Title: Defy the Stars
Author : Claudia Gray
Publisher : Little, Brown Books for Young Readers
Release date : April 4th, 2017
Rating : 3.7/5
Synopsis (from Goodreads) :
Noemi Vidal is a teen soldier from the planet Genesis, once a colony of Earth that’s now at war for its independence. The humans of Genesis have fought Earth’s robotic “mech” armies for decades with no end in sight.
After a surprise attack, Noemi finds herself stranded in space on an abandoned ship where she meets Abel, the most sophisticated mech prototype ever made. One who should be her enemy. But Abel’s programming forces him to obey Noemi as his commander, which means he has to help her save Genesis–even though her plan to win the war will kill him.
Together they embark on a daring voyage through the galaxy. Before long, Noemi begins to realize Abel may be more than a machine, and, for his part, Abel’s devotion to Noemi is no longer just a matter of programming.
I had high expectations for Defy the Stars, among other things because Claudia Gray’s Firebird series was such a hit. In spite of the fact that it checked off some of my expectations, I still feel it fell a bit flat. But let’s start with the positive!
First of all, as the summary suggests, romance is one of the centerpieces of this novel. As a reader who’s been through too many failed romance plots, I was cautious and prepared for the worst. However, I was soooo pleasantly surprised when I realized that… hey, it develops at a slow, realistic and romantic way! The romance wasn’t rushed, nor did I find any trace of insta-love. On the contrary, Abel and Noemi didn’t like each other at first. Considering they’re on opposite sides, it’s understandable that they completely distrust each other, even when it is clear that Abel’s programming forces him to obey the “highest authority on the ship”. One of the highlights of the romance was, ironically, the subtlety of it. There was a good buildup to the romance, but it never takes too much space, nor does it ask for 15 minutes of fame. One of my friends told me once that he thought too many authors are unable to properly include romance without slowing down the entire storyline. Therefore, Gray did a pretty good job with Defy the Stars in terms of a love story. Which was actually adorable, by the way.
But the romance is Noemi’s and Abel’s dynamic as a duo. Unfortunately, as individuals, I wasn’t very invested. Don’t get me wrong; they aren’t annoying, or anything. They both have honorable qualities, and their banter is often enjoyable, but they just didn’t stimulate me enough. I had close to no reaction whatsoever about them.
Noemi is a good-hearted, selfless person. Her reputation is one of a bad-tempered and unpleasant young woman, but as a reader, I learnt that she’s quite bright and loyal. She’s also an incredibly brave and strong person, especially after what happens at the beginning of the book.
Abel, for his part, is an AI. But I thought his mind wasn’t robotic enough? I’m not saying that’s a character flaw, more like a writing flaw. To indicate he’s, after all, a robot, Gray adds in big numbers and calculations, and conscious thoughts about his difference to humans. Yet, the flow of his thoughts, the cadence and the rhythm are too human. The summary suggests he may be more than just a robot, but I guess I assumed this information would only affect the content of his thoughts, not the way they circulate. Be that as it may, as my reading progressed, I did get the sense that he became more human than before. I just wish I could have noticed a bigger development, instead of his being too human from the beginning.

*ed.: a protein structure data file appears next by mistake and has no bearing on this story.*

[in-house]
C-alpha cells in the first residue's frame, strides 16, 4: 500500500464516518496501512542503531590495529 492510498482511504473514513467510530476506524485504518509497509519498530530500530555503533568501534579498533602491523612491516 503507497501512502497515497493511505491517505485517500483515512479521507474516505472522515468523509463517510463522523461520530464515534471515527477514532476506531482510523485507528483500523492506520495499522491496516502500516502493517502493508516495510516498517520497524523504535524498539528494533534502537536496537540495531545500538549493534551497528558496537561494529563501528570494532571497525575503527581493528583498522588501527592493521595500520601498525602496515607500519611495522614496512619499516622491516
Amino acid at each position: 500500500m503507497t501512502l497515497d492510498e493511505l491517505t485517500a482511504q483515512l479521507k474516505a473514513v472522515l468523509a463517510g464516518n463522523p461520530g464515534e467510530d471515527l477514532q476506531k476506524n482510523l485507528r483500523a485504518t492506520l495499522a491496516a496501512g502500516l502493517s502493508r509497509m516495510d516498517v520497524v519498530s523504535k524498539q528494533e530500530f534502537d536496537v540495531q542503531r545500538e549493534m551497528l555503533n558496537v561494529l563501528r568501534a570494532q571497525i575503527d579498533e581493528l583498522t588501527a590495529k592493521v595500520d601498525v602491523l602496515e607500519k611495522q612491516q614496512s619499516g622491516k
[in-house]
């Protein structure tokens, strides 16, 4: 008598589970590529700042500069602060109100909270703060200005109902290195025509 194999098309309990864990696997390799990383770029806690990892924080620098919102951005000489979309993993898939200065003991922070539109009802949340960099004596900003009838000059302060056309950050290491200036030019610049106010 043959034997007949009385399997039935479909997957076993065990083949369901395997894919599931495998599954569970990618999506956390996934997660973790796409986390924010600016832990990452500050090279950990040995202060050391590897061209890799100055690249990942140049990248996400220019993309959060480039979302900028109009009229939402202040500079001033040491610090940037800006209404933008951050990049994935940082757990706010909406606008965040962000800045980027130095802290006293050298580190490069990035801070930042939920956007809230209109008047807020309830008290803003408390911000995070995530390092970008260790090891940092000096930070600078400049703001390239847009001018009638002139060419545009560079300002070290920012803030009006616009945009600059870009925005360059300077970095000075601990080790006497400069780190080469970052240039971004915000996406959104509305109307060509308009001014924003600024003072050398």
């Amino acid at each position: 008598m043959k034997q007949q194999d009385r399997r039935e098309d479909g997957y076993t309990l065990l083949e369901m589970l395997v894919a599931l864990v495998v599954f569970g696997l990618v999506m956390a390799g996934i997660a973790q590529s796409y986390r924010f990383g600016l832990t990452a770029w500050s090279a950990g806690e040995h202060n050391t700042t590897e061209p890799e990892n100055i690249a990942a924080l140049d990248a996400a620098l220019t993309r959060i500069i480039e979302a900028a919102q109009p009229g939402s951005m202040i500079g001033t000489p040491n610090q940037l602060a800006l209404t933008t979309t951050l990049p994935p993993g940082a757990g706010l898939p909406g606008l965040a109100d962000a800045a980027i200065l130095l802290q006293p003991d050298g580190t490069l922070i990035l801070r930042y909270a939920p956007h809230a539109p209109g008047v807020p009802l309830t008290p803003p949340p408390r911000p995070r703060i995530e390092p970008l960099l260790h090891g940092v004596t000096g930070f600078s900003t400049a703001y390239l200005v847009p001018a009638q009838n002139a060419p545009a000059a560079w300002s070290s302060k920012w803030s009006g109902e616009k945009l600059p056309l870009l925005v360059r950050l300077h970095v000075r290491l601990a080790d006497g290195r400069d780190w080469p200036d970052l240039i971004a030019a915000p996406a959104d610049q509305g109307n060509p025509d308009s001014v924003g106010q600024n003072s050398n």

The pace is good, and the plot didn’t leave room for dull moments. But I’m disappointed at the lack of “awe” I got from Gray’s world. Considering that it’s set in space, where possibilities abound, I expected more of a Wow Factor. We’re talking about whole new worlds, here! But maybe it was the goal, who knows? To showcase the Loop’s misery and desperation to find other planets to colonize. Still, I wonder what kind of research did Gray do? It seems like she touches a lot of subjects, from medicine to mechanics. She also included a lot of diversity (as we’re talking about Earthlings in general). Noemi herself has Chilean ancestry.
Throughout the story, there’s the recurrent theme of what it means to be human. I often see this theme, but I think it’s particularly relevant in Abel’s case, as his humanity and his “robocity” (?) are questioned. And it was amazingly well-handled, because I’m thoroughly convinced. There are other important themes, such as the environment and protecting our world, patriotism and following one’s path. It wasn’t a particularly remarkable story; it was blander than I expected from an intergalactic novel. But I admire the moral dilemmas highlighted in this book, and although the characters don’t always have the same values, they still help each other based on individuality.
Although my rating isn’t very good, I’m still looking forward to reading the sequel because the plot, in general, is interesting, and I want to follow the development, as it is still crucially relevant to our days.